AVERAGE TRADING VOLUME: this is the average number of shares traded each day over the previous year. When you look at the current day’s volume compared to the average volume you will see if there are large discrepancies. Greater volume than normal results from news about the company or just greater interest in all stocks which will cause volume to rise above average, the volume numbers are important to investors as they signal the level of interest in a particular stock. Higher volumes with price rising is a positive indicator, while higher volumes with price falling is a negative indicator.

MARKET CAP (Capitalization): A dollar amount that equals the share price multiplied by the number of outstanding shares. Relatively, stocks are considered large cap if they have a market cap of $10-200 billion, mid if their market cap is between $2-10 billion, and small if the cap is between $500 million and $2 billion.

52 Week High: The highest price that the stock has traded for over the last 52 weeks (1 year).

52 Week Low: The lowest price that the stock has traded for over the last 52 weeks (1 year).

P/E: P/E (Price-to-earnings ratio) is a mathematical computation that takes a stock’s current stock price and divides it by its previous annual earnings per share. A stock that sells for $20 dollars per share that earned $2 per share over the previous year would have a P/E of 10. You can compare the P/E of stocks in the same or similar industries to determine whether a stock is undervalued or overvalued based on its peers.

EPS (Earnings per Share): A company’s profit, or earnings, divided by the number of outstanding shares. For instance, if a company earned $50 million in a year and had 10 million outstanding shares, the company’s earnings per share would be $5. Again, this is a comparative tool to evaluate one stock against others when you are considering an investment.

DIVIDEND YIELD: Yield is a percentage that reflects the return received from dividends paid on stocks over the most recent quarter (multiplied out over a year) relative to its current price. For instance, a stock that is priced at $40 that most recently paid a quarterly dividend of $1 would have a yield of 10% ($1 x 4 quarters/$40 = 0.10 = 10%). Not all stocks pay dividends; stocks that have a long track record of paying dividends are sometimes called “Blue Chip” stocks in reference to the chip with the highest value in early 20th century casinos.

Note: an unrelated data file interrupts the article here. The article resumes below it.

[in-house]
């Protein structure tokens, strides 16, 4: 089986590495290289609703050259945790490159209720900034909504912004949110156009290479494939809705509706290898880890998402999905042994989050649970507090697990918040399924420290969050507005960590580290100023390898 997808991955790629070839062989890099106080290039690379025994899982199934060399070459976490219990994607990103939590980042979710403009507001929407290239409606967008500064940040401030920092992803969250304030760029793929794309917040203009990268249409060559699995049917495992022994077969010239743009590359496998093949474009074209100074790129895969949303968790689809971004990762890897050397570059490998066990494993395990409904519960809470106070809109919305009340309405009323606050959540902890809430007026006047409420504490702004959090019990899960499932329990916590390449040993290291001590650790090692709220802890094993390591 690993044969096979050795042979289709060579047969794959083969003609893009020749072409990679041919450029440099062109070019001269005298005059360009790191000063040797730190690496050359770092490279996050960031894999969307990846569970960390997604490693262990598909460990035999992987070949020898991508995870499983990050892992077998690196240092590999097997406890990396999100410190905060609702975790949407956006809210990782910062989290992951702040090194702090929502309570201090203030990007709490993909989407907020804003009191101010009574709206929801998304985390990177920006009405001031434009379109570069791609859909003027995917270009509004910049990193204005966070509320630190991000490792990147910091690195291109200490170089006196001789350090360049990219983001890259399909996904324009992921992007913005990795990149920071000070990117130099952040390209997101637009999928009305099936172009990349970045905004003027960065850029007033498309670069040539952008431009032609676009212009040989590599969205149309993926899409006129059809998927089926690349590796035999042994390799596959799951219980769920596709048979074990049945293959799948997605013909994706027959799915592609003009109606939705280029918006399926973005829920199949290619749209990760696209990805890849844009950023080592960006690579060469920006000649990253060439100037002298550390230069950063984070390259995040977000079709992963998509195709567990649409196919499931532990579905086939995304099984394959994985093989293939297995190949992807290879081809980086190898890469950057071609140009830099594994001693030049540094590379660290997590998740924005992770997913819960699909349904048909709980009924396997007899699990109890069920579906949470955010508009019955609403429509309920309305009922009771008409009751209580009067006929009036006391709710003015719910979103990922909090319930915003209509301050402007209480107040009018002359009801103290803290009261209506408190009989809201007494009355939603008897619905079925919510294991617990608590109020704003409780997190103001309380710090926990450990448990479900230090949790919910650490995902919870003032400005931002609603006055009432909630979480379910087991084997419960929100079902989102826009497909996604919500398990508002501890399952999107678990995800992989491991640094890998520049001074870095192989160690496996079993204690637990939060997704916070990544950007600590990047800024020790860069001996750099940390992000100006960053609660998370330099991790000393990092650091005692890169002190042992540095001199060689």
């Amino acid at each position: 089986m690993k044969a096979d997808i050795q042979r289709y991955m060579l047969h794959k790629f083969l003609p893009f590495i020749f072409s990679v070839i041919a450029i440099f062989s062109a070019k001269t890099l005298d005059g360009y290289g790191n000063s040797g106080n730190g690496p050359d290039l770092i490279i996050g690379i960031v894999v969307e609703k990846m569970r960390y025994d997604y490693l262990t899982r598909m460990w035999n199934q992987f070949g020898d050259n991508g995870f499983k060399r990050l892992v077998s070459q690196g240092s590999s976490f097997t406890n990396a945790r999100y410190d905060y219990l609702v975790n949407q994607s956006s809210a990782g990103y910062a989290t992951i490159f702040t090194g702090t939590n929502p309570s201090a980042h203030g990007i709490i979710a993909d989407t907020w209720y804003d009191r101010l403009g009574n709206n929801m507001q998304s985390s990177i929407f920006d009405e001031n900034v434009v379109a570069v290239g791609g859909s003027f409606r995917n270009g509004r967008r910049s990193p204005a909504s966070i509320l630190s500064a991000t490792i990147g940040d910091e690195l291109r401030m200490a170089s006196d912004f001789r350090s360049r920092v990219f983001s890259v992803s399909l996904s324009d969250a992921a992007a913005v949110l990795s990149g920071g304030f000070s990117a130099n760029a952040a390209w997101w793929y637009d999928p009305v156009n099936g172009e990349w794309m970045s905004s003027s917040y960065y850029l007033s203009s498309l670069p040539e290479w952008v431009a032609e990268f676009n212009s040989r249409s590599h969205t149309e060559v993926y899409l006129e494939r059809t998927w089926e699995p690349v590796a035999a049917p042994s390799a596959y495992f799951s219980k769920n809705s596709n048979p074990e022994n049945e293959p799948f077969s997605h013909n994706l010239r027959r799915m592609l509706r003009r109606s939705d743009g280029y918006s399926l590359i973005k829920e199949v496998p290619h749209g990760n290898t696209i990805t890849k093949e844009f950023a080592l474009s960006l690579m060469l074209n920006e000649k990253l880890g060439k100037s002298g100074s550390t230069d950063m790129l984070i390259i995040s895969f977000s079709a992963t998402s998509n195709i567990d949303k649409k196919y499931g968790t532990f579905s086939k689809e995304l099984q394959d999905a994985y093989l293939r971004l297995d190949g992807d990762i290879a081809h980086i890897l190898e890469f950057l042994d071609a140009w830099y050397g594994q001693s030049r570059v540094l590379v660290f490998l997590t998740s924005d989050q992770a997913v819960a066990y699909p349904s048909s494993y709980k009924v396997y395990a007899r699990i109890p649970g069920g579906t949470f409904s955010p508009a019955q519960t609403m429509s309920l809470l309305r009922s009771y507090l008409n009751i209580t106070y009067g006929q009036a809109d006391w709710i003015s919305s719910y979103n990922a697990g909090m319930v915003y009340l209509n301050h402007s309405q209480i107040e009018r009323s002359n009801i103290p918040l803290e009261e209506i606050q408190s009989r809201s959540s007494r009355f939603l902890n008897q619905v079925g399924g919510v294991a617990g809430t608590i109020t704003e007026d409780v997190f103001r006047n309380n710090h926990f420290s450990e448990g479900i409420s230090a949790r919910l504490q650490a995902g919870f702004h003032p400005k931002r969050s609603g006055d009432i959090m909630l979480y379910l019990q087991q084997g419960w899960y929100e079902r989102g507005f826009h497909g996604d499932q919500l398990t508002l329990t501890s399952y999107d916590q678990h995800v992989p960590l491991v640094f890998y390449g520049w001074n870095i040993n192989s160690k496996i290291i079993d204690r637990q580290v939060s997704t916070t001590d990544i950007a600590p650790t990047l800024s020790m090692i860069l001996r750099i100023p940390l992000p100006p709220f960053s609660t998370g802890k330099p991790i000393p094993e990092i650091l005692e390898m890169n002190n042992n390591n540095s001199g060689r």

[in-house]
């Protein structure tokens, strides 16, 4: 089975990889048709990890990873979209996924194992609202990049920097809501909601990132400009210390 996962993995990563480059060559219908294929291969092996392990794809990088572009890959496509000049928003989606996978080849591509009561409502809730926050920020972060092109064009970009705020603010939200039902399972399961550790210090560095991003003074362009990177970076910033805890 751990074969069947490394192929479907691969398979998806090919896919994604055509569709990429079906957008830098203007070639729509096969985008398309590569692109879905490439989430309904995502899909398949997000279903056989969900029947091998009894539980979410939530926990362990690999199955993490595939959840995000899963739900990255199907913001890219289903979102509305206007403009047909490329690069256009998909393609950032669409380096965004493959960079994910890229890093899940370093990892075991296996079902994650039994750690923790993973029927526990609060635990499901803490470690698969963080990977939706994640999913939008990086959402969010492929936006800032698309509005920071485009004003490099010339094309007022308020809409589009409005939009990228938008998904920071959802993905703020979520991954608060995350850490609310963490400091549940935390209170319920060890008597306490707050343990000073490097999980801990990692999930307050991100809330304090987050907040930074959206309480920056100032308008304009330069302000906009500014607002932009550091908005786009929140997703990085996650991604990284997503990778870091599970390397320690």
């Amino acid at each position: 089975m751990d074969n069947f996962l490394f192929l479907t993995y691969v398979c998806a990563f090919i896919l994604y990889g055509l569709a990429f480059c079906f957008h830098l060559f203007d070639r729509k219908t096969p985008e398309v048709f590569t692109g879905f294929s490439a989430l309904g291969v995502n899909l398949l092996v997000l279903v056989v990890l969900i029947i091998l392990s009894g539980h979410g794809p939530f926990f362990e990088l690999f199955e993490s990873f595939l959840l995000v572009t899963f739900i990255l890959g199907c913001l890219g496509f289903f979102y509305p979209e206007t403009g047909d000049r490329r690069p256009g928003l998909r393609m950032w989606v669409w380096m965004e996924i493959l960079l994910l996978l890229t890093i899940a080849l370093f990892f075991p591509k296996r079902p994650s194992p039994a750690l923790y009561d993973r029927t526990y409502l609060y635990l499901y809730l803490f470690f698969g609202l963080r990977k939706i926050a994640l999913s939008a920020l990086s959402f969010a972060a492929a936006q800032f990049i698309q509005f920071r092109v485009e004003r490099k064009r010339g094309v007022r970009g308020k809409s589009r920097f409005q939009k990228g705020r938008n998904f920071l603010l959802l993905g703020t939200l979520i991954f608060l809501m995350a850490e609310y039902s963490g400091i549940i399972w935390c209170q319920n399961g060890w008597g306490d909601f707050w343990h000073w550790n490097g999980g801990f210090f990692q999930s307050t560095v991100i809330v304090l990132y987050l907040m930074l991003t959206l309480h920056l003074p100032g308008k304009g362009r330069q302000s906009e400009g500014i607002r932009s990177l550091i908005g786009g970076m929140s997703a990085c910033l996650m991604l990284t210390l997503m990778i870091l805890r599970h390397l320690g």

SHARES OUTSTANDING: The total number of shares that the company has issued for public trading.

INSTITUTIONAL OWNERSHIP: This reveals the number of shares held by professional money managers in their mutual funds, pension funds, etc. When compared to the shares outstanding, it gives the investor a perspective on what portion of the company is owned by professional money managers. This may be indicative of value given the greater experience and more informed decisions made by professionals. Collectively, the information provided on the quote pages of the various financial services web sites can provide a very good starting point for our evaluation of a common stock for investment. Once you have done the groundwork gathering this information, its time to seek a professional opinion such as that of BCU Investment Advisors to implement your decisions.

©Patrick J. Catania 2010
The views and opinions expressed herein are solely those of the author and do not necessarily reflect those of Baxter Credit Union, its Board of Directors, or its employees. The author is responsible for the content. Readers should consult with, and seek professional advice from their own attorneys, accountants, and financial advisors with respect to their individual financial needs and circumstances.